The levels of these multiple threshold voltages of a floating gate transistor will change over time due to physical changes after repeated erase and program cycles, or for other reasons. A group of flash memory cells will therefore exhibit a change in their overall threshold voltages distribution over time. And if the threshold voltages change as a memory device ages, then it can be useful to adjust the reference voltages used to read the memory cells as the device gets older. This can, for example, result in lower error rates. If the reference voltages are not varied, the device may exhibit higher error rates as it ages.

The description in this section is related art, and does not necessarily include information disclosed under 37 C.F.R. 1.97 and 37 C.F.R. 1.98. Unless specifically denoted as prior art, it is not admitted that any of the described related art is prior art.

SUMMARY

Embodiments of the disclosure include methods, apparatuses, and systems for comparing threshold voltages of a plurality of flash memory cells to a plurality of reference voltages. A number of flash memory cells having threshold voltages that fall within each bin of a plurality of bins are determined. The plurality of bins each represent a plurality of threshold voltage ranges. A threshold voltage distribution of the plurality of flash memory cells is calculated based at least in part on the number of flash memory cells that fall into each of the bins.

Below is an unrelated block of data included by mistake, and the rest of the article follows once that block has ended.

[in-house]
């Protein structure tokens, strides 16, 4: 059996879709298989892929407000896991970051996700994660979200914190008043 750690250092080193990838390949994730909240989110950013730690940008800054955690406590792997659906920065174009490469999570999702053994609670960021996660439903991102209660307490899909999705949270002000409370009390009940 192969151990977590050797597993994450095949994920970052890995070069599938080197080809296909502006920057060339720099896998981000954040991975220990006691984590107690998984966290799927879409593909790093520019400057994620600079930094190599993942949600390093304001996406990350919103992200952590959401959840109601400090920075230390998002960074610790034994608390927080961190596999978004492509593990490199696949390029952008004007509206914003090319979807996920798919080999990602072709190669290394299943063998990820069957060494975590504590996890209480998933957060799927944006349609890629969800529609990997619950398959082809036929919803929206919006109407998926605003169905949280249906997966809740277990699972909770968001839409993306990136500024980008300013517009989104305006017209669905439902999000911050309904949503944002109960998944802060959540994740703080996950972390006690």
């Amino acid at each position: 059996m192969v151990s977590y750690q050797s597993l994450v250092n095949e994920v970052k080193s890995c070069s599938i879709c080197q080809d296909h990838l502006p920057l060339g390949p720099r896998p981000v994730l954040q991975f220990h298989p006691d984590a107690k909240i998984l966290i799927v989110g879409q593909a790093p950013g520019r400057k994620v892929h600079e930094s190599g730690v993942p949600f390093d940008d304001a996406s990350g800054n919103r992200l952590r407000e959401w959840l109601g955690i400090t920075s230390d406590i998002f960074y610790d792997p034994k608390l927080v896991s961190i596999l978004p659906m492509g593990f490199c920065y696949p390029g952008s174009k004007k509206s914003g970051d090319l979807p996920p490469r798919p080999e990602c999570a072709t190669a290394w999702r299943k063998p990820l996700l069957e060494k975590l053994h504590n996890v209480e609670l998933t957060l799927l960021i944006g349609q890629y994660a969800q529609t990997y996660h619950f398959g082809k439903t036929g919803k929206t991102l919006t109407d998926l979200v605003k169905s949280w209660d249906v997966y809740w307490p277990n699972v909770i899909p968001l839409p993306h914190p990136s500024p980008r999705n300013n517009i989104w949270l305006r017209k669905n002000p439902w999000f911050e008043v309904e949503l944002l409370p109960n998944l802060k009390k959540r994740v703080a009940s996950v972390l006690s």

Using this information, a threshold voltage distribution may be calculated using the mean and standard deviation of the threshold voltage distribution. In various embodiments, an ideal or near-ideal reference voltage is calculated based at least on the determined mean or standard deviation. In various embodiments, operations are performed on at least one of the plurality of memory cells using this ideal or near-ideal reference voltage. Such operations may include a read, a program, or an erase operation. During the threshold calculation process, a plurality of reference voltages is provided in a sequential manner. The calculations can be based, at least in part, on known storage levels of the plurality of flash memory cells. As for the bins, boundaries between at least two of the bins can be defined by one of the plurality of reference voltages.